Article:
Async design patterns: stream/continuation vs task-per-update?

which do you think is a better asynchronous architecture, feeding updates to an AsyncStream<Update>.Continuation (nonisolated because it is a let constant) and then consuming them sequentially on a dedicated task, or spawning new tasks to send each update to an actor-isolated method?

pattern 1:

actor Foo
{
    enum Update 
    {
        ...
    }
    
    let inbox:AsyncStream<Update>.Continuation 
    private 
    let stream:AsyncStream<Update>
    
    init() 
    {
        var escapee:AsyncStream<Action>.Continuation?       = nil 
        self.stream = .init 
        {
            escapee = $0
        }
        guard let inbox:AsyncStream<Action>.Continuation    = escapee 
        else 
        {
            unreachable
        }
        self.inbox      = inbox
    }
    // called from a dedicated task, runs indefinitely
    func run() async 
    {
        for await update:Update in self.stream 
        {
            ...
        }
    }
}

pattern 2:

actor Foo
{
    enum Update 
    {
        ...
    }
   
    init() 
    {
    }

    nonisolated 
    func update(with update:Update) 
    {
        Task 
        {
            await self._update(with: update)
        }
    }
    private 
    func _update(with update:Update) 
    {
        ...
    }
}

I've been thinking about this for a while, and I'm increasingly confident that using a stream is the way to go.

The big problem with the task-per-update is that all the tasks you create are unstructured. They just...pile up, uncancelable, and effectively unordered. They force you to write manual cancellation functions to drop your resources in order to stop getting notified of changes. They don't allow you to easily and effectively cancel an entire operation by using the regular structured concurrency primitives.

I see only one advantage of task-per-update: it's really easy to write. That makes them tempting, but probably not the right choice for a design.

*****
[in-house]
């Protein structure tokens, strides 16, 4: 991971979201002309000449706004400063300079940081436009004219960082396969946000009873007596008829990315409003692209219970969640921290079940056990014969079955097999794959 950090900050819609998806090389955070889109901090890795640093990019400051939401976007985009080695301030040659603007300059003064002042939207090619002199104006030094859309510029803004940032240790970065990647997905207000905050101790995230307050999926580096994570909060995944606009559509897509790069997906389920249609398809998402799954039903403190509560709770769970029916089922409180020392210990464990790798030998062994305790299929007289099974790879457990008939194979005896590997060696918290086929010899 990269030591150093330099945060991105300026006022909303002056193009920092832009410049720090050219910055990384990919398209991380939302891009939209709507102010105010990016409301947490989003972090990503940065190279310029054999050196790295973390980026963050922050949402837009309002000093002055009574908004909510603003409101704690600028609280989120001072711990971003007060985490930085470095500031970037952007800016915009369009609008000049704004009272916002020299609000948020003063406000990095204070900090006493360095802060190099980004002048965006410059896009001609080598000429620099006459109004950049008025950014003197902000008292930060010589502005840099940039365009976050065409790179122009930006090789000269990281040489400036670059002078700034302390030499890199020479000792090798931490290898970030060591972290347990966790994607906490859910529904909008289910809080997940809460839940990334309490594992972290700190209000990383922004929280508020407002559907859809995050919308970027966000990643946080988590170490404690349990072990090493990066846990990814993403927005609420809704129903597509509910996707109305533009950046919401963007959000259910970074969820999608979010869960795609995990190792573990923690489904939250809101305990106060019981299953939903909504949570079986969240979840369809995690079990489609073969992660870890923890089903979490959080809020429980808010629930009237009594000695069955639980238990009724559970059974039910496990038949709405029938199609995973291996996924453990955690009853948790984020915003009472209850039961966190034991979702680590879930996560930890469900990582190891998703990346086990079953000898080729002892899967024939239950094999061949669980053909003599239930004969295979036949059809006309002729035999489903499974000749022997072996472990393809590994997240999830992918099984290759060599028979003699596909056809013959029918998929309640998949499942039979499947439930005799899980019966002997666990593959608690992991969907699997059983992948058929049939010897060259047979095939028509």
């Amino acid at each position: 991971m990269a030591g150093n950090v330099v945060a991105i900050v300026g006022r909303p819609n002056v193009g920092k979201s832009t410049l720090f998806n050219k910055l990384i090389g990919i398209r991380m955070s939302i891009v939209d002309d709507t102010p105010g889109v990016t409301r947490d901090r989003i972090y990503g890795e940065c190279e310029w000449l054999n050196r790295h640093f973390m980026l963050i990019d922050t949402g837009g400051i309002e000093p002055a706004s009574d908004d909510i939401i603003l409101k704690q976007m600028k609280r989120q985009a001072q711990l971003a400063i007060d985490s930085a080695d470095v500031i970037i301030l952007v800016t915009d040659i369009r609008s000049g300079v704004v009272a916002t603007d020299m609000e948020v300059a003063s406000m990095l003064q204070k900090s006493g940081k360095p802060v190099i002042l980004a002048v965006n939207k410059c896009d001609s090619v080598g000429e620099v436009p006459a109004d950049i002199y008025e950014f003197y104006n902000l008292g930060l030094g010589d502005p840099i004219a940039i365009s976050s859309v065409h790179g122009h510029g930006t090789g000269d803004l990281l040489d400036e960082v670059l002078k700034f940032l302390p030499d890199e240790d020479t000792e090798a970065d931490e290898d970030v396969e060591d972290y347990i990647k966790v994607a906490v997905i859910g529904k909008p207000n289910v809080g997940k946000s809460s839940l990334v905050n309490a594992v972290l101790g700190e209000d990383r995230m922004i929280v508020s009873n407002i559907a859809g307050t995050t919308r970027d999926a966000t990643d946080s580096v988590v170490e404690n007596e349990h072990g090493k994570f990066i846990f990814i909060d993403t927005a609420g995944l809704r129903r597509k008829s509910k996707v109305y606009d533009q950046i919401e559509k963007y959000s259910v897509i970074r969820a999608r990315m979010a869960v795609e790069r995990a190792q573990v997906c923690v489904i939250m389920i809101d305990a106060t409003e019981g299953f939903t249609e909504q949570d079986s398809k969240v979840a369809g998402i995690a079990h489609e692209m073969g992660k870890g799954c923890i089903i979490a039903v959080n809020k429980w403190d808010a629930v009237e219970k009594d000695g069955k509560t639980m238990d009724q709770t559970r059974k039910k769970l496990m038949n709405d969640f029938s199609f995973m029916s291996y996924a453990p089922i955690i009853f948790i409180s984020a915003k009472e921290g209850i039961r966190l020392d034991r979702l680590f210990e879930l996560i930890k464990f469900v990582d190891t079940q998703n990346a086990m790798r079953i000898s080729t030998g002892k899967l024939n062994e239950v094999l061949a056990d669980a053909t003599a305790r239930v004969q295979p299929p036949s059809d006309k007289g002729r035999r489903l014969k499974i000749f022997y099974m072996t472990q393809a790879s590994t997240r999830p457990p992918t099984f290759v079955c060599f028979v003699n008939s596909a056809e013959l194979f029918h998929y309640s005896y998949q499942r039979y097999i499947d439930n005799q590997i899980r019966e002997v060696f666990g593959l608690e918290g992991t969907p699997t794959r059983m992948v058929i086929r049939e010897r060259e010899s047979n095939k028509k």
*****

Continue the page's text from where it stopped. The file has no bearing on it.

2 Likes

Ha ha! This is very interesting. I'm still spoiled by DispatchQueue and its free ordering guarantees (FIFO), and I was wondering how the new async apis could be made to provide any. This thread has turned on the light I was missing :bulb: Thank you to you both!

EDIT: ordering should be reliable as long as the stream yields its elements from a single concurrent context, according to the documentation:

The AsyncStream.Continuation [...] is appropriate for use in concurrent contexts. It is thread safe to send and finish; all calls to the continuation are serialized. However, calling this from multiple concurrent contexts could result in out-of-order delivery.

// Elements are guaranteed to be processed in the same
// order as the stream. As one element is processed,
// other elements are buffered according to the buffering
// policy of the stream:
for await element in stream {
    await process(element)
}

When reading the above quoted documentation, I understand that no element is ever dropped. Yielding from multiple concurrent contexts can affect ordering, but this will never result in data loss. Is this correct?

2 Likes

That's definitely my understanding, yes.

1 Like
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